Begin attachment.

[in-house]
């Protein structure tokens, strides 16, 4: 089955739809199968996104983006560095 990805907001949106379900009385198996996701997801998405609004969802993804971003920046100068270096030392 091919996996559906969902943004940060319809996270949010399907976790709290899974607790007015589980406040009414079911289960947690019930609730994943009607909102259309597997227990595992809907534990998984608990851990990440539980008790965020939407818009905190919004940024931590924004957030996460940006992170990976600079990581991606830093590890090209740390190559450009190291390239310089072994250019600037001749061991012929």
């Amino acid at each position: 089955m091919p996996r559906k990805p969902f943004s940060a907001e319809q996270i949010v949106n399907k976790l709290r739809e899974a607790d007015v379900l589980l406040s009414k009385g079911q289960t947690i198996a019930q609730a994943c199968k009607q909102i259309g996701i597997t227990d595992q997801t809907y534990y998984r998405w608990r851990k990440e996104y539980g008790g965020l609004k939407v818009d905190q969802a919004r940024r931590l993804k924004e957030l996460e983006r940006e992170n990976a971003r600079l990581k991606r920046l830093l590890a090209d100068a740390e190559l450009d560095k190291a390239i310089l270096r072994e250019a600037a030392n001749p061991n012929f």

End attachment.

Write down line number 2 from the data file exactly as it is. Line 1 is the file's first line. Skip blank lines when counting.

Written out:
């Protein structure tokens, strides 16, 4: 089955739809199968996104983006560095 990805907001949106379900009385198996996701997801998405609004969802993804971003920046100068270096030392 091919996996559906969902943004940060319809996270949010399907976790709290899974607790007015589980406040009414079911289960947690019930609730994943009607909102259309597997227990595992809907534990998984608990851990990440539980008790965020939407818009905190919004940024931590924004957030996460940006992170990976600079990581991606830093590890090209740390190559450009190291390239310089072994250019600037001749061991012929």